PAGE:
I received an email in the spring of 2018 inviting me to help with an excavation of what was thought to be an Iron Age hoard discovered in a farmer’s field somewhere in Pembrokeshire. I had dreamt of the day I’d get to excavate anything Iron Age, as my passion for Welsh prehistory inspired me to move from my home in rural Kentucky (USA) to study at Cardiff. I had no idea that this opportunity would lead to the most rewarding, enriching, and educational experiences of my life.

The dig site was in a beautiful field near the entrance to a spectacular Iron Age promontory fort that was previously unknown. The thought that there is still so much left to discover about the prehistory of Wales left me buzzing with inspiration and wonder. I had never been to this farm in Pembrokeshire but it somehow felt warm and familiar, like an old friend; it felt like coming home after a very long journey.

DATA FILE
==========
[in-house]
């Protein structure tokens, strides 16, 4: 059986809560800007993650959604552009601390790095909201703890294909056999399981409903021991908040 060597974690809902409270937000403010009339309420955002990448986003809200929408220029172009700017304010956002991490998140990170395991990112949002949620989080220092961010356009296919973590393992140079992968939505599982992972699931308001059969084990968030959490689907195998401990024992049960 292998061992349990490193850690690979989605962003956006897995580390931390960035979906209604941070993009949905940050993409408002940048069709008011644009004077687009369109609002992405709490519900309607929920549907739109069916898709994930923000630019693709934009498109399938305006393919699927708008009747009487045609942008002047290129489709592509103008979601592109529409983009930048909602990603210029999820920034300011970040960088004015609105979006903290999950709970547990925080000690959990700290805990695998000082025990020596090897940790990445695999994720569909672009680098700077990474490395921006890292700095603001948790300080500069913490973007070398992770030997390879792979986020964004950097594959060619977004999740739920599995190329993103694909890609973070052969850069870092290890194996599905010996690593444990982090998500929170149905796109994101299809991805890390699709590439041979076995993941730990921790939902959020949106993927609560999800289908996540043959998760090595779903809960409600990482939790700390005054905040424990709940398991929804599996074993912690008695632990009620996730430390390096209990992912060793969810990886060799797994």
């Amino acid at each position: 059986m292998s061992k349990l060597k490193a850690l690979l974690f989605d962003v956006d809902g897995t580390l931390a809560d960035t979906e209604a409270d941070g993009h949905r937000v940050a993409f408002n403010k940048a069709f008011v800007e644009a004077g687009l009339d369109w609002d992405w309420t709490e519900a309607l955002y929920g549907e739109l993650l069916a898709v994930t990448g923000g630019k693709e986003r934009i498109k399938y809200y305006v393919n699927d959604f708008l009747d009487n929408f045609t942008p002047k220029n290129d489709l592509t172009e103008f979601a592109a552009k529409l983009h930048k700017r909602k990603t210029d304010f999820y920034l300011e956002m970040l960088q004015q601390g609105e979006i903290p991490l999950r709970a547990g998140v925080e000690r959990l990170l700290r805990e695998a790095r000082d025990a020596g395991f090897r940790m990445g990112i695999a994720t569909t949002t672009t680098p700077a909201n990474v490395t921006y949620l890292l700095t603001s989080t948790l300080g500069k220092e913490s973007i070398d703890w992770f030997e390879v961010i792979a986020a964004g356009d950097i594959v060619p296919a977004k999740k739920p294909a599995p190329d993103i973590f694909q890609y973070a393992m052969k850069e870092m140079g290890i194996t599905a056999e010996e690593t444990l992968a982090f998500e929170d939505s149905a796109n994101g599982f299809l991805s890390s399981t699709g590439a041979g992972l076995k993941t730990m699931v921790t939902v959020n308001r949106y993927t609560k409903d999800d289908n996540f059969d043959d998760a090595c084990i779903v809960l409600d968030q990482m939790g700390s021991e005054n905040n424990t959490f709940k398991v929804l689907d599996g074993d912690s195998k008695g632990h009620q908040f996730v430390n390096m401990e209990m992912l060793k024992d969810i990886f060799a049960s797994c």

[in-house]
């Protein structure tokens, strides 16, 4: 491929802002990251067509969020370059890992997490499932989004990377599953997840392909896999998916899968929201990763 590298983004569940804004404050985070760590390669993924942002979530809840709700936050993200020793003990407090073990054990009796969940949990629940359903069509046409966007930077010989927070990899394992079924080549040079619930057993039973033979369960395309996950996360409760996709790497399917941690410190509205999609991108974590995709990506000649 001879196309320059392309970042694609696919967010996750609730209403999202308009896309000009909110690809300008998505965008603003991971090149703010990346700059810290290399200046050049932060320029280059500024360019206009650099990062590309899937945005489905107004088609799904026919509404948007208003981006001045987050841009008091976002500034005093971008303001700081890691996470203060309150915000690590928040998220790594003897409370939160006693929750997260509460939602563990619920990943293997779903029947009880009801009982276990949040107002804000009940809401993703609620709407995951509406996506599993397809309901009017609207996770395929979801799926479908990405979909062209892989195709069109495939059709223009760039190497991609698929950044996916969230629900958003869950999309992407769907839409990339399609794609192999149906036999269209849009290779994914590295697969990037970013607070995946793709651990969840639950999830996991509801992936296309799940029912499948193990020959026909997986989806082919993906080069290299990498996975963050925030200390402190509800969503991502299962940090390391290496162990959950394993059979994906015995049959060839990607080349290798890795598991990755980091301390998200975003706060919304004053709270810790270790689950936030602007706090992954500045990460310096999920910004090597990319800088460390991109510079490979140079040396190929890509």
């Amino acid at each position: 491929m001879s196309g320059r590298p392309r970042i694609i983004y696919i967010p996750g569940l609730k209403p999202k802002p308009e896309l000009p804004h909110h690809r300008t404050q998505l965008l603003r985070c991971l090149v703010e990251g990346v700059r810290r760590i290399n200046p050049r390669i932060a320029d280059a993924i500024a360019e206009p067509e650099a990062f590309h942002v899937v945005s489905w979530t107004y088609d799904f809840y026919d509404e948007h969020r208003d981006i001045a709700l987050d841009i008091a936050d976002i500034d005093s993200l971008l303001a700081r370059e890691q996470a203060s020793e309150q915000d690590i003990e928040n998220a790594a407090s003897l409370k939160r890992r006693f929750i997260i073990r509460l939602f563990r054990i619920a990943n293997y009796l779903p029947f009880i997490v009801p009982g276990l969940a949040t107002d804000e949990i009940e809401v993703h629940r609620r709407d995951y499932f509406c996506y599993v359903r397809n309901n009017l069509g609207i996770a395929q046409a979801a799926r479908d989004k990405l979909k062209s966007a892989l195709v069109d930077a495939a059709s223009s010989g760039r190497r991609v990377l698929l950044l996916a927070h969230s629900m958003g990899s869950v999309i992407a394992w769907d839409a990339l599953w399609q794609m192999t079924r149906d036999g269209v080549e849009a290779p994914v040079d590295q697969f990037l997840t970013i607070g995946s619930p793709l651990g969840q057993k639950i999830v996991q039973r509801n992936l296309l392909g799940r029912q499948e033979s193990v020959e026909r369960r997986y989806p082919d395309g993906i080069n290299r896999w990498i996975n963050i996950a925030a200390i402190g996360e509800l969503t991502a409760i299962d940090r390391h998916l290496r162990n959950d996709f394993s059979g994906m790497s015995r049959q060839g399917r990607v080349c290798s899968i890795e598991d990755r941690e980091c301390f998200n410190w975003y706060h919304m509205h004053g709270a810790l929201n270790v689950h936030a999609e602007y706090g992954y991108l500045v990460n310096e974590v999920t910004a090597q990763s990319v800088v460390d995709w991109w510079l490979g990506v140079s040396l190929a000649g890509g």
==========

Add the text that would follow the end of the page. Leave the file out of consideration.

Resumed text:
Left to right: Chariot burial volunteers Tiffany Treadway, Felicity Sage (Dyfed Archaeological Trust), Owen Lazzari, Adelle Bricking (me!), and Michael Legge enjoying the beautiful scenery and each other’s’ company after a long day of work.

 

 

The initial excavation was…hot, to put it mildly! The clay we were digging baked in the sun as temperatures climbed to 32 degrees. The archaeology didn’t quite make sense as we searched for the rest of the “hoard”. And then, Mark Lewis, the curator at the National Roman Legion Museum at Caerleon (and whom I am pretty sure is actually a Time Lord from Gallifrey), uncovered the top of a massive iron tyre. This was no hoard—it was a chariot burial. The first one found outside of Yorkshire and Edinburgh; here in Wales. The whole team stopped and gathered around the tyre. We stood there in silence in a mutual understanding that everything we thought we knew about the Iron Age in Wales was about to change. Some of us grabbed onto each other in fear of falling off the face of the earth as our worlds turned upside down! 

The excavation team gathered around the tyre in silent agreement that this is the coolest thing that any of us have ever experienced.